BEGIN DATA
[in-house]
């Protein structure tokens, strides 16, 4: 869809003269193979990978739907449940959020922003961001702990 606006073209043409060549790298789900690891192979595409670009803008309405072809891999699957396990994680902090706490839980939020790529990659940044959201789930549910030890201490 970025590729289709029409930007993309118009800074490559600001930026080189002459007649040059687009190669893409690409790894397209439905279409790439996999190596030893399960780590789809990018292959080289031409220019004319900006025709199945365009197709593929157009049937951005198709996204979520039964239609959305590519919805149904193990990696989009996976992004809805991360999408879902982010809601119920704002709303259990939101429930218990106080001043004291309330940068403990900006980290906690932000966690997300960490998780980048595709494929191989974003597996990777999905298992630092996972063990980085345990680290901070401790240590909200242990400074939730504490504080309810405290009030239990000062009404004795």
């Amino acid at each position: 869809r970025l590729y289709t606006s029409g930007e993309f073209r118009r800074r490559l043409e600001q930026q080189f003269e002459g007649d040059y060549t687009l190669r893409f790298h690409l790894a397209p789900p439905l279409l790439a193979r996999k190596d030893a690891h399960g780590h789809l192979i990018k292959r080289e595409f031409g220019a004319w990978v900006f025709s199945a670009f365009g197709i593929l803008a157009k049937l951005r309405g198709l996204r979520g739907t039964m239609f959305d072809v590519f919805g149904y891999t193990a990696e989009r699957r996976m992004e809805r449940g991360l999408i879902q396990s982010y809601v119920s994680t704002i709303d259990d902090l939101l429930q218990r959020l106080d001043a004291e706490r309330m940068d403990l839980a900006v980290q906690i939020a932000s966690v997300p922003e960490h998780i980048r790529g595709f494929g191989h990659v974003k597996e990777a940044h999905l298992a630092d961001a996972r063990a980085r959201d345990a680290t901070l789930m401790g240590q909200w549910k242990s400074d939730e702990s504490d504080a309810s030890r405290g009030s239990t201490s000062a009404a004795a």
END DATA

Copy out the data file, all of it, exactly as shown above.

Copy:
[in-house]
């Protein structure tokens, strides 16, 4: 869809003269193979990978739907449940959020922003961001702990 606006073209043409060549790298789900690891192979595409670009803008309405072809891999699957396990994680902090706490839980939020790529990659940044959201789930549910030890201490 970025590729289709029409930007993309118009800074490559600001930026080189002459007649040059687009190669893409690409790894397209439905279409790439996999190596030893399960780590789809990018292959080289031409220019004319900006025709199945365009197709593929157009049937951005198709996204979520039964239609959305590519919805149904193990990696989009996976992004809805991360999408879902982010809601119920704002709303259990939101429930218990106080001043004291309330940068403990900006980290906690932000966690997300960490998780980048595709494929191989974003597996990777999905298992630092996972063990980085345990680290901070401790240590909200242990400074939730504490504080309810405290009030239990000062009404004795």
């Amino acid at each position: 869809r970025l590729y289709t606006s029409g930007e993309f073209r118009r800074r490559l043409e600001q930026q080189f003269e002459g007649d040059y060549t687009l190669r893409f790298h690409l790894a397209p789900p439905l279409l790439a193979r996999k190596d030893a690891h399960g780590h789809l192979i990018k292959r080289e595409f031409g220019a004319w990978v900006f025709s199945a670009f365009g197709i593929l803008a157009k049937l951005r309405g198709l996204r979520g739907t039964m239609f959305d072809v590519f919805g149904y891999t193990a990696e989009r699957r996976m992004e809805r449940g991360l999408i879902q396990s982010y809601v119920s994680t704002i709303d259990d902090l939101l429930q218990r959020l106080d001043a004291e706490r309330m940068d403990l839980a900006v980290q906690i939020a932000s966690v997300p922003e960490h998780i980048r790529g595709f494929g191989h990659v974003k597996e990777a940044h999905l298992a630092d961001a996972r063990a980085r959201d345990a680290t901070l789930m401790g240590q909200w549910k242990s400074d939730e702990s504490d504080a309810s030890r405290g009030s239990t201490s000062a009404a004795a």